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News & Releases
Mountain-Prairie Region

News Release

U.S. Fish and Wildlife Services Finds Endangered Species Act Protection Not Warranted for White-Tailed Prairie Dogs

For Immediate Release

December 5th, 2017

White-tailed prairie dog stand on lookout on Seedskadee National Wildlife Refuge. Photo: Tom Koerner/USFWS
White-tailed prairie dog stand on lookout on Seedskadee National Wildlife Refuge. Photo: Tom Koerner/USFWS

DENVER – After a thorough review of the best-available scientific and commercial information, the U.S. Fish and Wildlife Service (Service) announced that the white-tailed prairie dog is not currently in danger of extinction and is not likely to become in danger of extinction within the foreseeable future. Consequently, the Service has released a 12-month finding stating that the species is not warranted for listing under the Endangered Species Act (ESA) at this time.

Prior to making this not warranted determination, the Service and its partners conducted a Species Status Assessment (SSA), which is an in-depth review of the species’ biology, stressors and status, and a source of the best scientific information needed for all ESA decisions. This approach allows for state, tribal, and partner engagement and identifies opportunities to work with others to implement conservation efforts in advance of potential ESA decisions.

This SSA evaluated all relevant stressors to the species, including the effects of agricultural land conversion, shooting, poisoning, overgrazing, invasive weeds, wildfire, urbanization, energy development, drought, and sylvatic plague.

After analyzing the current and potential future effects of these stressors on the species, the Service found that white-tailed prairie dog populations are in moderate to high overall condition, have multiple resilient populations, and exhibit adaptability to stressors. Therefore, the Service finds that these stressors do not, alone or in combination, rise to a level that causes this species to meet the definition of a threatened species or an endangered species and that listing the white-tailed prairie dog as threatened or endangered is not warranted.

Should the public have any new information concerning the taxonomy, biology, ecology, status of, or stressors to the white-tailed prairie dog, the Service requests that information be sent to: Tyler Abbott, Field Supervisor, Wyoming Ecological Services Field Office, 307–772–2374, ext. 231.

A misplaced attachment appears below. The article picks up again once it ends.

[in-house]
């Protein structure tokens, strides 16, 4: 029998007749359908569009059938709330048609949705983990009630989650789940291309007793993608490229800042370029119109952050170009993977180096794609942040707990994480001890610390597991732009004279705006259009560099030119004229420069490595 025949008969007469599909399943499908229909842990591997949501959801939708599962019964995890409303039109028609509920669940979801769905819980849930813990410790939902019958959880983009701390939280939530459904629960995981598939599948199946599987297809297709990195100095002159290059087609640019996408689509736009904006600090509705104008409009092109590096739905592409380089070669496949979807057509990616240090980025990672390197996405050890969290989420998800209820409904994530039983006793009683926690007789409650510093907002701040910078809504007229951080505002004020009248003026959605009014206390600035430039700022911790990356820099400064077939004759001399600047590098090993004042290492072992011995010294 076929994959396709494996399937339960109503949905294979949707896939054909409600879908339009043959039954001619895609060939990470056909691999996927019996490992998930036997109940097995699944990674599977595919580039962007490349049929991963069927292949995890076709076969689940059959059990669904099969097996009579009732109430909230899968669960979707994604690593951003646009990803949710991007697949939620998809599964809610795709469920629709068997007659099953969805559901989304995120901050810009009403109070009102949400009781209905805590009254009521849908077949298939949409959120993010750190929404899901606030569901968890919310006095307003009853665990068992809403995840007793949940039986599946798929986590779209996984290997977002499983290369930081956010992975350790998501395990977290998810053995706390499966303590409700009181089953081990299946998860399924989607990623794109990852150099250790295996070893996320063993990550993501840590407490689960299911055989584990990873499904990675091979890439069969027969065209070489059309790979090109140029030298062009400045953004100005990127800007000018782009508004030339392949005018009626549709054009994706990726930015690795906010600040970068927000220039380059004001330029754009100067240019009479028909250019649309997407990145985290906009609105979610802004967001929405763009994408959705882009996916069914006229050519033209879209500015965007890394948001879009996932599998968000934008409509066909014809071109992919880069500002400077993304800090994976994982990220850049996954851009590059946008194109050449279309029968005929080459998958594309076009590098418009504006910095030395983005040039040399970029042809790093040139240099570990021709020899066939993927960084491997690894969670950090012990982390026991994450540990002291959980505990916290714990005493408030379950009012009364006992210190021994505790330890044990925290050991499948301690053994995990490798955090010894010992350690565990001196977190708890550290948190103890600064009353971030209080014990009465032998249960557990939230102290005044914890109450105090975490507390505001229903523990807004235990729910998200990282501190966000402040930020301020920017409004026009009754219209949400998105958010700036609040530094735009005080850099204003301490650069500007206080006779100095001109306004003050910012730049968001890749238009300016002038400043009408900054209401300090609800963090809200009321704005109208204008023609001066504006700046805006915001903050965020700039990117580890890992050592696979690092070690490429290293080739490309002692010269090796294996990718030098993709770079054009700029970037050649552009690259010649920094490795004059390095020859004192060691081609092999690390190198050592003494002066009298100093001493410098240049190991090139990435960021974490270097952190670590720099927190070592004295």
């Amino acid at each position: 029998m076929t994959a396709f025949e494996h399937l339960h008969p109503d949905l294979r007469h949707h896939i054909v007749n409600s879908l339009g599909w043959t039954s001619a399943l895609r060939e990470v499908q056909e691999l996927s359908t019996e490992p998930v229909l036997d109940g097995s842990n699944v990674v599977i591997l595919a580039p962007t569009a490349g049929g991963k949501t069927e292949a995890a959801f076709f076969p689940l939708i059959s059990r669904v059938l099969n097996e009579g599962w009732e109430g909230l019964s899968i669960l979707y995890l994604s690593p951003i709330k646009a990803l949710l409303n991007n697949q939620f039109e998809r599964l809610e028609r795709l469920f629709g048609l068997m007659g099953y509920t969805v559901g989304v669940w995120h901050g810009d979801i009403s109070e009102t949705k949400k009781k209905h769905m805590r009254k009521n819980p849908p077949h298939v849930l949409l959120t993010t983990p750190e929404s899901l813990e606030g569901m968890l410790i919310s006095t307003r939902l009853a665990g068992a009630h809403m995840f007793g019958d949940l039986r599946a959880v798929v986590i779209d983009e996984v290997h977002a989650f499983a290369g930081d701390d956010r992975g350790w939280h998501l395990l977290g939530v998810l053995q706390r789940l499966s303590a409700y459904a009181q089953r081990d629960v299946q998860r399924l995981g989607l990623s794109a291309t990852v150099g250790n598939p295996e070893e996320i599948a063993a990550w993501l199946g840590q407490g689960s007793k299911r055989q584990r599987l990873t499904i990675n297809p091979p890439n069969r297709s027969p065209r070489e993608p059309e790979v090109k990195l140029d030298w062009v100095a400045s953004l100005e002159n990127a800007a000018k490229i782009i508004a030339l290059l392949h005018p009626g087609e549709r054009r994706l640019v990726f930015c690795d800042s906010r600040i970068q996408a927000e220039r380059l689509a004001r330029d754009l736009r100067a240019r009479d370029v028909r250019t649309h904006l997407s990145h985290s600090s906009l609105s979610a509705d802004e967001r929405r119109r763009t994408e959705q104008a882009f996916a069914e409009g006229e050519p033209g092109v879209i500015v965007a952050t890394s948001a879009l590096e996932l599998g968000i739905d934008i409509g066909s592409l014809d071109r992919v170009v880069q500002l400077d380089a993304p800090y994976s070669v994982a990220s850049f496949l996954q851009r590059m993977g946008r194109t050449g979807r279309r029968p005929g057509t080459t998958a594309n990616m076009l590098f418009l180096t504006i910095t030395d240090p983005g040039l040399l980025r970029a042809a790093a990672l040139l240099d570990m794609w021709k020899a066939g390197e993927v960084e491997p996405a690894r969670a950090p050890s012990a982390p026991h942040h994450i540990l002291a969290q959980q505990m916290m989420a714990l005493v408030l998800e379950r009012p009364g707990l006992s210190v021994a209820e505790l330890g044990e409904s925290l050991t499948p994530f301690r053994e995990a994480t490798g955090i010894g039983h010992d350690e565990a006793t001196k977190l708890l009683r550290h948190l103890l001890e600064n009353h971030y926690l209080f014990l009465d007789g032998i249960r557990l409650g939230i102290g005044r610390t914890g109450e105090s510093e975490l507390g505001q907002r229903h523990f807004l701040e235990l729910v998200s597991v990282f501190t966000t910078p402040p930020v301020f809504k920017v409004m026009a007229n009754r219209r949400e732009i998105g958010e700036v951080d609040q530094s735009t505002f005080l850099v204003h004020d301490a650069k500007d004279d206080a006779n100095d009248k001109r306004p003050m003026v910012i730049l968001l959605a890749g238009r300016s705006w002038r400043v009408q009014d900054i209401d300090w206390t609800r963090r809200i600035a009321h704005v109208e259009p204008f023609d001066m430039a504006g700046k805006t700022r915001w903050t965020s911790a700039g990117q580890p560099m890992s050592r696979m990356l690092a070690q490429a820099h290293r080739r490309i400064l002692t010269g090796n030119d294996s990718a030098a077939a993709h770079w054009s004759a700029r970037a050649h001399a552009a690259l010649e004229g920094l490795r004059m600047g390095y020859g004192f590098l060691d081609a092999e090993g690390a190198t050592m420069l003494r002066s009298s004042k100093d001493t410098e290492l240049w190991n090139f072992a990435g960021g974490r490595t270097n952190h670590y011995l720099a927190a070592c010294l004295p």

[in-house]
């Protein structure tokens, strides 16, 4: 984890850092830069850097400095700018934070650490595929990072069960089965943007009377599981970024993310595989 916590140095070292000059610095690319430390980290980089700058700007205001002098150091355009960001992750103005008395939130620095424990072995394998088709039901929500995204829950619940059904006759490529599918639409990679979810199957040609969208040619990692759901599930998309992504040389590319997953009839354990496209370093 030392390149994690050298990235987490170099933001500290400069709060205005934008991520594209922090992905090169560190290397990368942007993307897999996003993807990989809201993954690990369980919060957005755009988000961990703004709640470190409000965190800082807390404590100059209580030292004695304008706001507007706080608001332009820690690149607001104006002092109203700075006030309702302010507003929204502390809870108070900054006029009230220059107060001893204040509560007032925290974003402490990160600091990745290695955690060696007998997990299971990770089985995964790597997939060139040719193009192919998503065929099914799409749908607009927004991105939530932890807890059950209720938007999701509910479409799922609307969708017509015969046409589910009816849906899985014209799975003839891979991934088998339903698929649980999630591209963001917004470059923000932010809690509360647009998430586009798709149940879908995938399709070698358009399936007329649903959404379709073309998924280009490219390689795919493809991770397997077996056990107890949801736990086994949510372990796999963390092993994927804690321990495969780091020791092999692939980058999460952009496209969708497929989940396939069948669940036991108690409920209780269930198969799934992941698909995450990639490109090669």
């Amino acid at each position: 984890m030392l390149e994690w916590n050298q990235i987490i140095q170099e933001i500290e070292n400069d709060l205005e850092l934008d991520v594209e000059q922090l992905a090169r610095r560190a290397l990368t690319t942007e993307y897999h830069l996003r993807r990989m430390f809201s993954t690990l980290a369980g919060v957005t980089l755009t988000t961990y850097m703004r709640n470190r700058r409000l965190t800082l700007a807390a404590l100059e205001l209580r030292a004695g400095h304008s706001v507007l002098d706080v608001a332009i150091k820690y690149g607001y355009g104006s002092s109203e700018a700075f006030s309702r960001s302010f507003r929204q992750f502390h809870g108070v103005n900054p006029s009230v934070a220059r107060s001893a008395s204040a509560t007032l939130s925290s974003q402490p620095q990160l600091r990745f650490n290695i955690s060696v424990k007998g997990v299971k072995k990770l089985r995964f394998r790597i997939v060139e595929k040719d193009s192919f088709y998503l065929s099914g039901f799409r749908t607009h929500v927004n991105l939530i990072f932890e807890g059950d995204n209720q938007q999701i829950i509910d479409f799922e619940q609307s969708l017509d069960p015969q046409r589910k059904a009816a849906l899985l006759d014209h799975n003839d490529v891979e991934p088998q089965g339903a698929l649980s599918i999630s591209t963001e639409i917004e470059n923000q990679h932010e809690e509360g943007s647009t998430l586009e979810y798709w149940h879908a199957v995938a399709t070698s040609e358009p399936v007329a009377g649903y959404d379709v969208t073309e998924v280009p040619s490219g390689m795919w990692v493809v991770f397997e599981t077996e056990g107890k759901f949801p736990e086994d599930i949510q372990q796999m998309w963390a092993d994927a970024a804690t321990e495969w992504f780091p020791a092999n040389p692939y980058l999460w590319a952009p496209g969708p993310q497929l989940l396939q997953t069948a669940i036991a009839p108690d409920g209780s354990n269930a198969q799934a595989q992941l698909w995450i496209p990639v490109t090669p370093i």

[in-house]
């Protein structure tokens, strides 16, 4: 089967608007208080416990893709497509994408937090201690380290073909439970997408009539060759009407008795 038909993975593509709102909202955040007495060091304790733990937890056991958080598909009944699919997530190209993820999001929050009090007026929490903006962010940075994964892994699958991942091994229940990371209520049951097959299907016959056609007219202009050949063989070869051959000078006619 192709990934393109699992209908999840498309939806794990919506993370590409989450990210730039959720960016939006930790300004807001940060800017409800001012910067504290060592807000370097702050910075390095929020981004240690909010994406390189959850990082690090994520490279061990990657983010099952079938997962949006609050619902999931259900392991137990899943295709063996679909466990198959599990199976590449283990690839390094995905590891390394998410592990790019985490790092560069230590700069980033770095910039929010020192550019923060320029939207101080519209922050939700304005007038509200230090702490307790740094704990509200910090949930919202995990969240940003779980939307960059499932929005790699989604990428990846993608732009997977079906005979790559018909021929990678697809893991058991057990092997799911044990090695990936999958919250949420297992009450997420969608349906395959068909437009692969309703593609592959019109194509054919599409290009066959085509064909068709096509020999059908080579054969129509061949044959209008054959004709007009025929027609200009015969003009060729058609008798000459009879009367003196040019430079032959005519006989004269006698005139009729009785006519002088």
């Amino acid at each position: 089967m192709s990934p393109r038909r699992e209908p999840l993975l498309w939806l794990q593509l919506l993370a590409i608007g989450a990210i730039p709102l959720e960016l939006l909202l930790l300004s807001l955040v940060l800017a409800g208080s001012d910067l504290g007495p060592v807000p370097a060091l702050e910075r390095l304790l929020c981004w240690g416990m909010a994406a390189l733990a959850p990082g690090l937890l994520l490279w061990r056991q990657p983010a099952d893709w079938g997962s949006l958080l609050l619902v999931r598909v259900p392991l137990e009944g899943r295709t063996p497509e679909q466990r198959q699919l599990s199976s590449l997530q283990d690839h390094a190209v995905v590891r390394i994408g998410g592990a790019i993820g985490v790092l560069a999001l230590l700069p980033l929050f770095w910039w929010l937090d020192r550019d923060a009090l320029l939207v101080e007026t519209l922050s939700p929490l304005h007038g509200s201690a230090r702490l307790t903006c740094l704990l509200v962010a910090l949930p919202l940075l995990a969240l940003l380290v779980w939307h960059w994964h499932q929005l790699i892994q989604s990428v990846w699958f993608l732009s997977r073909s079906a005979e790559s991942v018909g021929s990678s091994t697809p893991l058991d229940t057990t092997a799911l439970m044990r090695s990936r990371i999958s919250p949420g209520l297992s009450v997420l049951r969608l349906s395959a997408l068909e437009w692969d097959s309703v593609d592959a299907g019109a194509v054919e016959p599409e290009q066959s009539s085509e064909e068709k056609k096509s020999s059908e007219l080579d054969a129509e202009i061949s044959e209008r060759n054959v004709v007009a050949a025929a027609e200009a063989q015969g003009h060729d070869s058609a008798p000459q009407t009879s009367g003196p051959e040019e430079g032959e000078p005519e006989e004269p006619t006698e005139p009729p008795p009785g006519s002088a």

New information will help the Service monitor the species and continue to encourage its conservation. The Service also encourages local conservation agencies and stakeholders to continue cooperative monitoring and conservation efforts for the species. If an emergency situation develops for the white-tailed prairie dog, the Service will act to provide immediate protection.

Today’s announcement is a result of a September 9, 2014 court order (Rocky Mountain Wild v. U.S. Fish and Wildlife Service 2014, case 9:13-cv-00042-DWM), which required the Service to reevaluate a previous 12-month finding on the species. The new 12-month finding released today addresses all of the issues raised in the court’s order.
One of five prairie dog species in North America, the white-tailed prairie dog lives in a variety of habitats, including sagebrush steppe, grasslands, and semiarid Canyonlands. Its range extends from southern Montana, through central and southern Wyoming, and into northeastern Utah and northwestern Colorado. The white-tailed prairie dog is 13 to 15 inches long and can be identified by its white tail tip and dark brown or black cheek patches.

Like other prairie dog species, the white-tailed prairie dog lives in family groups within colonies that are made up of burrow complexes. However, it is the least social of the prairie dog species and has lower within-colony densities. Prairie dogs spend a large amount of their time foraging for vegetation near the colony. During the winter, white-tailed prairie dogs will hibernate for several months, so they must eat enough vegetation during the active season to build up sufficient fat stores. Prairie dogs are so named because of the "barks" they use to signal to other members of the colony when an intruder approaches.

More information on white-tailed prairie dogs can be found at: https://www.fws.gov/mountain-prairie/es/whiteTailedPrairieDog.php.

The mission of the U.S. Fish and Wildlife Service is working with others to conserve, protect, and enhance fish, wildlife, plants, and their habitats for the continuing benefit of the American people. We are both a leader and trusted partner in fish and wildlife conservation, known for our scientific excellence, stewardship of lands and natural resources, dedicated professionals, and commitment to public service.

For more information on our work and the people who make it happen, visit http://www.fws.gov/mountain-prairie/. Connect with our Facebook page at http://www.facebook.com/USFWSMountainPrairie, follow our tweets at http://twitter.com/USFWSMtnPrairie, watch our YouTube Channel at http://www.youtube.com/usfws and download photos from our Flickr page at http://www.flickr.com/photos/usfwsmtnprairie/.

– FWS –

U.S. Fish and Wildlife Service

Office of External Affairs

Mountain-Prairie Region

134 Union Blvd

Lakewood, CO 80228


303-236-3815 FAX



Ryan Moehring
(303) 236-0345

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The mission of the U.S. Fish and Wildlife Service is working with Others to conserve, protect, and enhance fish, wildlife, plants and their habitats for the continuing benefit of the American People.
Last modified: December 05, 2017
All Images Credit to and Courtesy of the U.S. Fish and Wildlife Service Unless Specified Otherwise.
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